Retired U.S. Coast Guard Senior Chief Petty Officer Robert Epps has long been passionate about the military. Now he’s using that passion to help heart patients learn about a condition that could’ve killed him.
As a teenager, Robert learned he might have something wrong with his heart during a physical, but it was still a mystery until he was 18 and joined the Coast Guard. A boot camp physical showed a benign heart murmur.
Years later, a significant heart murmur could be heard with a stethoscope on his heart and on the carotid artery in his neck.
But Robert didn’t know it was urgent. He left town for a training mission.
As a Coast Guard petty officer, vigorous exercise is part of the job. Robert was a little concerned about fatigue and breathlessness, but he pushed himself harder. He was in denial that his heart valve — and his life — were in serious danger.
By the time he followed up with a cardiologist, Robert had been getting increasingly tired and sometimes he heard his heart pounding when he laid down to rest. Tests showed he had an aortic aneurysm, a leaky aortic valve (called aortic regurgitation) and a dilated left ventricle. As a result, Robert’s heart had become enlarged. “At times, it felt like a balloon was expanding through my ribs,” he said. “It was so much pressure.”
Robert underwent open-heart surgery to replace his aortic valve with a mechanical heart valve. His recovery included cardiac rehabilitation, medication and lifestyle modifications. He dropped contact sports and started watching his intake of vitamin K, which can interfere with blood-thinning medications called anticoagulants.
Robert later learned he had a second problem called an aortic dissection and has since had two more major surgeries. An aortic dissection is a separation of the inner and outer lining of the aorta. Blood pushes between those layers, causing circulation problems. Hear Robert describe his frightening experience and how he wants everyone to be aware of the symptoms of aortic dissection:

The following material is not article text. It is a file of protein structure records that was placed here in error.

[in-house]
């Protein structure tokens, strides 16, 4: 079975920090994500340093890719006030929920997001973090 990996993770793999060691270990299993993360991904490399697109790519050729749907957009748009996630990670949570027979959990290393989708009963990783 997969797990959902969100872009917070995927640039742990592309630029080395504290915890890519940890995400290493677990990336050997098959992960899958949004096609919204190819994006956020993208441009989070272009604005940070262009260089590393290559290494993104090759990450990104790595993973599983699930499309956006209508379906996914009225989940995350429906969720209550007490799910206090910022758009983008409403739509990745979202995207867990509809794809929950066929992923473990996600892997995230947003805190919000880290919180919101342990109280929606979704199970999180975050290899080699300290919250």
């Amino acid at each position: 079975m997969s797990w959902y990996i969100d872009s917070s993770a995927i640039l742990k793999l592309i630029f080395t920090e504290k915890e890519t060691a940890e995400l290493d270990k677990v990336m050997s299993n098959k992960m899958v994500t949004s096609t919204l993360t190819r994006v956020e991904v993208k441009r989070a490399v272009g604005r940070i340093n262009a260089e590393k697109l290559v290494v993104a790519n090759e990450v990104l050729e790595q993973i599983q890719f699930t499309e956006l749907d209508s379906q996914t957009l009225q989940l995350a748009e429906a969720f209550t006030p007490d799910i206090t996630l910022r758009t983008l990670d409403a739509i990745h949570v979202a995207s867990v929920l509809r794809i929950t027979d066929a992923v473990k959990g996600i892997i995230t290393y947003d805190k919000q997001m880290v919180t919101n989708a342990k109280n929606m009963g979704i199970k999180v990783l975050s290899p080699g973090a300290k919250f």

A voice for the cause
When Robert researched his condition, he realized that many people in his shoes never live to tell about it. He became a patient advocate for aortic health and founded the National Organization for Aortic Awareness. A passionate speaker and hospital volunteer, Robert conducts seminars to teach people about their heart health and visits patients facing open-heart surgery. As a former American Heart Association Heart Valve Patient Ambassador, Epps offered hope to other heart patients.
Sadly Robert lost his battle in 2018, however we’ll always be grateful for his volunteerism and advocacy on raising awareness on this condition. He has written a book, The Human Aorta: Your Super Highway of Life, with assistance from Baylor College of Medicine, and is survived by his wife, Miriam, and son, Isaiah, who live in Virginia